Assessing Children’s Science Learning and Process Skills in the Elementary Classroom

  • Brenda Main


Today’s classroom teacher must meet the needs of a very diverse group of students. [AAAS] emphasizes inclusiveness, assuming that no individual or group is excluded from an opportunity to become science literate, and that no student is presumed unable to become science literate. Students have a better opportunity to develop into well-rounded and scientifically literate individuals if teachers use a variety of instructional methods and a variety of assessments. The aim is to provide each student an opportunity to feel comfortable enough to strengthen and develop understandings and skills.


Assessment Task Process Skill Inquiry Investigation Practical Task National Science Education Standard 
These keywords were added by machine and not by the authors. This process is experimental and the keywords may be updated as the learning algorithm improves.


Unable to display preview. Download preview PDF.

Unable to display preview. Download preview PDF.


  1. American Association for the Advancement of Science (1990). Science for all Americans. New York: Oxford University Press.Google Scholar
  2. American Association for the Advancement of Science (1993). Benchmarks for Science Literacy. New York: Oxford University Press.Google Scholar
  3. Baxter, G.P. & Shavelson, R.J. (1994). Performance assessments: Benchmarks and surrogates. International Journal of Educational Research, 21, 279–298.CrossRefGoogle Scholar
  4. Bell, B. (1995). Interviewing: A technique for assessing science knowledge. In S. Glynn & R. Duit (Eds.), Learning science in the schools: Research reforming practice (pp. 347–364). Mahwah, NJ: Lawrence Erlbaum Associates.Google Scholar
  5. Bell, B. Osborne, R., & Tasker, R. (1985). Finding out what children think. In R. Osborne & P. Freyberg (Eds.), Learning in science: Implications of children’s science (pp. 151–165). Auckland, New Zealand: Heinemann Publishers.Google Scholar
  6. Biddulph, F. & Osborne, R. (1984). Pupils’ ideas about floating and sinking. Paper presented at the Australian Science Education Research Association Conference, Melbourne, Australia.Google Scholar
  7. Elstgeest, J. (1985). The right question at the right time. In Harlen, W. (Ed.), Primary science: Taking the plunge (pp. 36–46). Portsmouth, NH: Heinemann.Google Scholar
  8. Frederick, A. & Cheesebrough, D. (1993). Teaching mathematics. New York: McGraw-Hill.Google Scholar
  9. Grimellini, N., Gandolfi, E., & Pecori, B. (1990). Teaching strategies and conceptual change: Sinking and floating at elementary school level. Paper presented at the Annual Meeting of the American Educational Research Association, Boston, MA.Google Scholar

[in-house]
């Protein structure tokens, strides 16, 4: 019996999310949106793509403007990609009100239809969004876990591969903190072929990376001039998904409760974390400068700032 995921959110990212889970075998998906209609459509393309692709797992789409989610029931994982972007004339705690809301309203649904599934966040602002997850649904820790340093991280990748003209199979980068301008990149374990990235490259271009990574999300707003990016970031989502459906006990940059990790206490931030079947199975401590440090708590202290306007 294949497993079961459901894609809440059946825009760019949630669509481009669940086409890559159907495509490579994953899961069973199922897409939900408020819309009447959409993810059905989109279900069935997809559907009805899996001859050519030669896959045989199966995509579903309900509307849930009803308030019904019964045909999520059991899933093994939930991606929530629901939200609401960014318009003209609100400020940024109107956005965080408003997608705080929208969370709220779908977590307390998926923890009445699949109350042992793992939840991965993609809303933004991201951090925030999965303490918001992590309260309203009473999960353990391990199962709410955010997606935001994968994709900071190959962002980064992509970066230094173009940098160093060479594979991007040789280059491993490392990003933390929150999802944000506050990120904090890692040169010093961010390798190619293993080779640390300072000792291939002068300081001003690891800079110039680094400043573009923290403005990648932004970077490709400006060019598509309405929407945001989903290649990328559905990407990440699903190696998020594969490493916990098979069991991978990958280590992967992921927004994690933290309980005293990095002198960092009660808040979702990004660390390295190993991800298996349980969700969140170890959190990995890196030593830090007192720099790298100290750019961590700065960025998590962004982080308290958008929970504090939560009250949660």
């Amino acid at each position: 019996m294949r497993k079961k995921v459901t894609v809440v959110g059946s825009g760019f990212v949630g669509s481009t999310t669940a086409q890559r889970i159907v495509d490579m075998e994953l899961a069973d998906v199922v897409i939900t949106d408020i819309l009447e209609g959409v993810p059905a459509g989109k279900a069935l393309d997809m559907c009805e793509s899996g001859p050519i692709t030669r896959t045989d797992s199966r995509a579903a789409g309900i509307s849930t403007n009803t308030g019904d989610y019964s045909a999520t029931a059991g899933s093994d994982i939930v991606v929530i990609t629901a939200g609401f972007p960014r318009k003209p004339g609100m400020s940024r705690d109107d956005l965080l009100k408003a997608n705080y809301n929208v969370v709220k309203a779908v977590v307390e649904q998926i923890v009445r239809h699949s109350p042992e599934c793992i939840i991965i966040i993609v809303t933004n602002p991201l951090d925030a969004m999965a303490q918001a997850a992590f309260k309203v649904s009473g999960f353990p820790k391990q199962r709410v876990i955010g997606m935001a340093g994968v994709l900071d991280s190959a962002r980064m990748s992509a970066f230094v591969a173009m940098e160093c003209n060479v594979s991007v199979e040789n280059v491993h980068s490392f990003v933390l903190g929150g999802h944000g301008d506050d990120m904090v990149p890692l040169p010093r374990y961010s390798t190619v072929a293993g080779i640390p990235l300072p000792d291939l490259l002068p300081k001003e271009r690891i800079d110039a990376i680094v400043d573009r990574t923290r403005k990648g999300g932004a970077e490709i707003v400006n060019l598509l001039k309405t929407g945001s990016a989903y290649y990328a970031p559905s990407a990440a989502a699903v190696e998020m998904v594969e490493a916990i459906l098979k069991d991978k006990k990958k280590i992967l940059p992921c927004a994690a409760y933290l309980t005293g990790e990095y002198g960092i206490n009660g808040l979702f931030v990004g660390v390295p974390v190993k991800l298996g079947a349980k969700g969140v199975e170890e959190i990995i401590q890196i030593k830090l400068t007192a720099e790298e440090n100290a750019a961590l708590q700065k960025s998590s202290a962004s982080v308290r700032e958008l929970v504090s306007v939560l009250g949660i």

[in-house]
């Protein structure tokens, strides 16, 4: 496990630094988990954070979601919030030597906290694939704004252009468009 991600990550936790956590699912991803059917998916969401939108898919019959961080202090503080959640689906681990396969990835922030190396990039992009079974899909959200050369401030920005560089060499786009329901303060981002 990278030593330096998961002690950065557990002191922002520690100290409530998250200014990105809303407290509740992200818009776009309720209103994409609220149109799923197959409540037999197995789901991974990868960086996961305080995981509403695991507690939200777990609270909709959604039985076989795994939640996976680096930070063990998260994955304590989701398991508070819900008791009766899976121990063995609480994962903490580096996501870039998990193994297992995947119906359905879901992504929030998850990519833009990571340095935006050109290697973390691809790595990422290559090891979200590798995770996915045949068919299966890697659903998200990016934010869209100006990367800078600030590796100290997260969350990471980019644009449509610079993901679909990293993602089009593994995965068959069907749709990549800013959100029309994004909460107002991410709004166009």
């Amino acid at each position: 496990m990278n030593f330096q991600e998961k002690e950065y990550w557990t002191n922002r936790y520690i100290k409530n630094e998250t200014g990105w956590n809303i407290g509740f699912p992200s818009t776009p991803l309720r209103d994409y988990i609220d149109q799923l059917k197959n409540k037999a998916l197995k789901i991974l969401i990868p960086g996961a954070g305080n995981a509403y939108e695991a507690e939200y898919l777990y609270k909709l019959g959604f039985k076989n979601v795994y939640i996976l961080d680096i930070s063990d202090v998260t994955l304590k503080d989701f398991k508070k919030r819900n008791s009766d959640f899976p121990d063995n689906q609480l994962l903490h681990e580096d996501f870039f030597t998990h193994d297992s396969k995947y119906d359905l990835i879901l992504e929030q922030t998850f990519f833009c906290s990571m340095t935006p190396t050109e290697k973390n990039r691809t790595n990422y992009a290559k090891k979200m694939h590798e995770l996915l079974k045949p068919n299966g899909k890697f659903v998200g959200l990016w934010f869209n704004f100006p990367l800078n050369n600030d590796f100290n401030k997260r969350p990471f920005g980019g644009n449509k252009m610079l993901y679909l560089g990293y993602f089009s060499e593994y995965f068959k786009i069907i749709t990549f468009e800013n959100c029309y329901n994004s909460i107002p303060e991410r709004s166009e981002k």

10. National Research Council (1996). National science education standards. Washington, DC: National Academy Press.Google Scholar
  11. National Science Resources Center (1997). Science for all children: A guide to improving elementary science education in your school district. Washington, DC: National Academy Press.Google Scholar
  12. Piaget, J. (1973). The child’s conception of the world. London, England: Paladin.Google Scholar
  13. Piaget, J. & Inhelder, B. (1969). The psychology of the child. New York: Basic Books, Inc.Google Scholar
  14. Smith, C., Carey, S., & Wiser, M. (1984). A case study of the development of size, weight, and density. Cognition, 21(3), 177–237.CrossRefGoogle Scholar
  15. Sugrue, B., Webb, N., & Schlackman, J., (1998). The interchangeability of assessment methods in science. CSE Technical Report 474. Los Angeles, CA: Center for the Study of Evaluation, National Center for Research on Evaluation, Standards, and Student Testing, Graduate School of Education & Information Studies, University of California.Google Scholar
  16. Tishman, S., Perkins, D., & Jay, E. (1995). The thinking classroom: Learning and teaching in a culture of thinking. Boston, MA: Allyn and Bacon.Google Scholar
  17. White R. & Gunstone, R. (1992). Probing understanding. London, England: The Farmer Press.Google Scholar
  18. Wragg, T. (1997). Assessment and learning: primary and secondary. London, England: Routledge.Google Scholar

Copyright information

© Springer Science+Business Media Dordrecht 2001

Authors and Affiliations

  • Brenda Main

There are no affiliations available

Personalised recommendations